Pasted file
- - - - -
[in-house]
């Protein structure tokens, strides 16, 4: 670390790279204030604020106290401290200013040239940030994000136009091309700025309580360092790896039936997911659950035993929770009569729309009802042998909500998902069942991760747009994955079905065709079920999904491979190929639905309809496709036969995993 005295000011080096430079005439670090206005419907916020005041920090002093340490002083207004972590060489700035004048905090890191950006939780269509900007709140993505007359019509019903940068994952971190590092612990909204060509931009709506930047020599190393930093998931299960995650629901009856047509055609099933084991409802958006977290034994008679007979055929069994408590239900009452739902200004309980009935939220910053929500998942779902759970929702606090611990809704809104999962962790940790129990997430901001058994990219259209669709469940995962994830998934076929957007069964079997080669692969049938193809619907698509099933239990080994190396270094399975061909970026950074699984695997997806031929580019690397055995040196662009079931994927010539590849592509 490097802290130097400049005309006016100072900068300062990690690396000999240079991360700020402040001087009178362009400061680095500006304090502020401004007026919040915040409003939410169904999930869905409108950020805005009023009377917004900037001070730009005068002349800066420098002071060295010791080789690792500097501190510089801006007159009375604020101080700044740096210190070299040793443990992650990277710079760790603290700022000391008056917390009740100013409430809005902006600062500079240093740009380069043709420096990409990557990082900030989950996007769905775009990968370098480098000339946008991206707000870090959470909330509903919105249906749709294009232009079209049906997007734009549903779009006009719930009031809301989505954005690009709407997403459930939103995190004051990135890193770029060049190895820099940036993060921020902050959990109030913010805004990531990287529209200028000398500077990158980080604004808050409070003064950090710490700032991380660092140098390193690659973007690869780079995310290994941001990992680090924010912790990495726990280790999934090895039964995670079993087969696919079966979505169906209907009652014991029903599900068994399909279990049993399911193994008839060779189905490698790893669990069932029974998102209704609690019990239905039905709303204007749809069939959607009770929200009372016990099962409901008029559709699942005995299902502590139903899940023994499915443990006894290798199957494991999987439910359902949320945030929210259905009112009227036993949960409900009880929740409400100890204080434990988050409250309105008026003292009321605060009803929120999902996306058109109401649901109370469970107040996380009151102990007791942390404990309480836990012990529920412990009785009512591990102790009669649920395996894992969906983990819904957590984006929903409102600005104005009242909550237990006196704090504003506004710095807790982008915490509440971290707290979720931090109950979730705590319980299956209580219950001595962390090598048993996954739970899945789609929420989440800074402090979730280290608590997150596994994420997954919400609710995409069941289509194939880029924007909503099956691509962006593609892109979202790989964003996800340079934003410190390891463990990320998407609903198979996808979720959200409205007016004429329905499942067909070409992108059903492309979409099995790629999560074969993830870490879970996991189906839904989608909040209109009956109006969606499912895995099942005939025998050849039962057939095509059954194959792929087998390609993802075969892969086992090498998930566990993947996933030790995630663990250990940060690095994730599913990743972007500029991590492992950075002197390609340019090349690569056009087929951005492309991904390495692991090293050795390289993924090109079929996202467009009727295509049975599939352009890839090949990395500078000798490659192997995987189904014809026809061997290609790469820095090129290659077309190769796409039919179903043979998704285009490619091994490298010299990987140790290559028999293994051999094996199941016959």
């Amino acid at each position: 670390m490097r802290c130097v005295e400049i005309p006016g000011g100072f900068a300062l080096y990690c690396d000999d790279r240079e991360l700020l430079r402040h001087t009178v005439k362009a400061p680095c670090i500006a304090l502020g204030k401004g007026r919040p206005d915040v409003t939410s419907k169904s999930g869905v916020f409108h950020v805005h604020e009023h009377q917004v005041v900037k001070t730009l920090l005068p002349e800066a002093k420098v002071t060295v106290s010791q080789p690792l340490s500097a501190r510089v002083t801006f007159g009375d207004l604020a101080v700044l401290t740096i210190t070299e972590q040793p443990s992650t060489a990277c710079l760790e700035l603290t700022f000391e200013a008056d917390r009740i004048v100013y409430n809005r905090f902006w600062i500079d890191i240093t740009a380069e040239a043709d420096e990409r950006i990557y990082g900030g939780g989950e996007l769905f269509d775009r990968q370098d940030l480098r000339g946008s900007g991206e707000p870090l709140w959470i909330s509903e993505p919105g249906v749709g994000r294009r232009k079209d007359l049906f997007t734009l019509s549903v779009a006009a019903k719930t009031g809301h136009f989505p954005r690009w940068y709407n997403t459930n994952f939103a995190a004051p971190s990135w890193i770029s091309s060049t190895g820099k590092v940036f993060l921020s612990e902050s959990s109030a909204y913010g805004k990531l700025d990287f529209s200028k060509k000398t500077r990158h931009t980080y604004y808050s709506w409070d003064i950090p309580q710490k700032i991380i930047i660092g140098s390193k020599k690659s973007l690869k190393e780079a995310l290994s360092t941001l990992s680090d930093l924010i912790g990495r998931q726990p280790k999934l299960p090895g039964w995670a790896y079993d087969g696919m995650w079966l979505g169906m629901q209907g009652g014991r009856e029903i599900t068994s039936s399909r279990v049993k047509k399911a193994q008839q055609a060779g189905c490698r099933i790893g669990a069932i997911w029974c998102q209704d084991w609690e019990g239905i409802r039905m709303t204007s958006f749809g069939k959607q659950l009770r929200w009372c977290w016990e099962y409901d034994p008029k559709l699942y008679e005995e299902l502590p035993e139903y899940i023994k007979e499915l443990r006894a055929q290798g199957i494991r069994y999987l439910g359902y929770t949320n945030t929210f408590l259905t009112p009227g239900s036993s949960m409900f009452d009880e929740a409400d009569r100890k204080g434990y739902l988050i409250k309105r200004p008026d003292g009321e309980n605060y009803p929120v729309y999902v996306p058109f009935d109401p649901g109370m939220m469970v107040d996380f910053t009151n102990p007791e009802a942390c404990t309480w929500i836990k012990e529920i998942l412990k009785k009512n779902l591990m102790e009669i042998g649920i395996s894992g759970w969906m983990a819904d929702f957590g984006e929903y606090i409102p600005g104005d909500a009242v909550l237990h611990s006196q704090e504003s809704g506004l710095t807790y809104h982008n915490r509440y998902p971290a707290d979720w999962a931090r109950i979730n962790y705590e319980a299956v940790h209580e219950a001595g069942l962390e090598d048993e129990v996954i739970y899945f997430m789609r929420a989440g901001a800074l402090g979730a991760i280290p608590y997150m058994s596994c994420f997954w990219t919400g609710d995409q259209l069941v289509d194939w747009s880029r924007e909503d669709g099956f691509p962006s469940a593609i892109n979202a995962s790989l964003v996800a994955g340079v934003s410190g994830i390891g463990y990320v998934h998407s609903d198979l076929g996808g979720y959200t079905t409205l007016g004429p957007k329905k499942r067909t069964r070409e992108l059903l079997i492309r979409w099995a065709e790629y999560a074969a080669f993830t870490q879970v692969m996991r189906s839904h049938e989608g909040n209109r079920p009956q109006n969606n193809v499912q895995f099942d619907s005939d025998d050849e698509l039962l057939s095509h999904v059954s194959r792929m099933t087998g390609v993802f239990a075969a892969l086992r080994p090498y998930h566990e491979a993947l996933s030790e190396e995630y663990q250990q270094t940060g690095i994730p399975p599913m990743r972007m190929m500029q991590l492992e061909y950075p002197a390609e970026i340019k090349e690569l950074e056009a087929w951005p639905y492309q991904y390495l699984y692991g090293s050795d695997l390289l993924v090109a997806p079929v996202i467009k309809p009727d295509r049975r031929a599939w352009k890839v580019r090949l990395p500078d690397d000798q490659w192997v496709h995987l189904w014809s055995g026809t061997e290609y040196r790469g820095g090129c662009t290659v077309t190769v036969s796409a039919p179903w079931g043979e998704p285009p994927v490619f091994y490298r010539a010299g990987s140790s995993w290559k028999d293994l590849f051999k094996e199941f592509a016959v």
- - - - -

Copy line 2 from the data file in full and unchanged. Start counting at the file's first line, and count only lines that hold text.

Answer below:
């Protein structure tokens, strides 16, 4: 670390790279204030604020106290401290200013040239940030994000136009091309700025309580360092790896039936997911659950035993929770009569729309009802042998909500998902069942991760747009994955079905065709079920999904491979190929639905309809496709036969995993 005295000011080096430079005439670090206005419907916020005041920090002093340490002083207004972590060489700035004048905090890191950006939780269509900007709140993505007359019509019903940068994952971190590092612990909204060509931009709506930047020599190393930093998931299960995650629901009856047509055609099933084991409802958006977290034994008679007979055929069994408590239900009452739902200004309980009935939220910053929500998942779902759970929702606090611990809704809104999962962790940790129990997430901001058994990219259209669709469940995962994830998934076929957007069964079997080669692969049938193809619907698509099933239990080994190396270094399975061909970026950074699984695997997806031929580019690397055995040196662009079931994927010539590849592509 490097802290130097400049005309006016100072900068300062990690690396000999240079991360700020402040001087009178362009400061680095500006304090502020401004007026919040915040409003939410169904999930869905409108950020805005009023009377917004900037001070730009005068002349800066420098002071060295010791080789690792500097501190510089801006007159009375604020101080700044740096210190070299040793443990992650990277710079760790603290700022000391008056917390009740100013409430809005902006600062500079240093740009380069043709420096990409990557990082900030989950996007769905775009990968370098480098000339946008991206707000870090959470909330509903919105249906749709294009232009079209049906997007734009549903779009006009719930009031809301989505954005690009709407997403459930939103995190004051990135890193770029060049190895820099940036993060921020902050959990109030913010805004990531990287529209200028000398500077990158980080604004808050409070003064950090710490700032991380660092140098390193690659973007690869780079995310290994941001990992680090924010912790990495726990280790999934090895039964995670079993087969696919079966979505169906209907009652014991029903599900068994399909279990049993399911193994008839060779189905490698790893669990069932029974998102209704609690019990239905039905709303204007749809069939959607009770929200009372016990099962409901008029559709699942005995299902502590139903899940023994499915443990006894290798199957494991999987439910359902949320945030929210259905009112009227036993949960409900009880929740409400100890204080434990988050409250309105008026003292009321605060009803929120999902996306058109109401649901109370469970107040996380009151102990007791942390404990309480836990012990529920412990009785009512591990102790009669649920395996894992969906983990819904957590984006929903409102600005104005009242909550237990006196704090504003506004710095807790982008915490509440971290707290979720931090109950979730705590319980299956209580219950001595962390090598048993996954739970899945789609929420989440800074402090979730280290608590997150596994994420997954919400609710995409069941289509194939880029924007909503099956691509962006593609892109979202790989964003996800340079934003410190390891463990990320998407609903198979996808979720959200409205007016004429329905499942067909070409992108059903492309979409099995790629999560074969993830870490879970996991189906839904989608909040209109009956109006969606499912895995099942005939025998050849039962057939095509059954194959792929087998390609993802075969892969086992090498998930566990993947996933030790995630663990250990940060690095994730599913990743972007500029991590492992950075002197390609340019090349690569056009087929951005492309991904390495692991090293050795390289993924090109079929996202467009009727295509049975599939352009890839090949990395500078000798490659192997995987189904014809026809061997290609790469820095090129290659077309190769796409039919179903043979998704285009490619091994490298010299990987140790290559028999293994051999094996199941016959």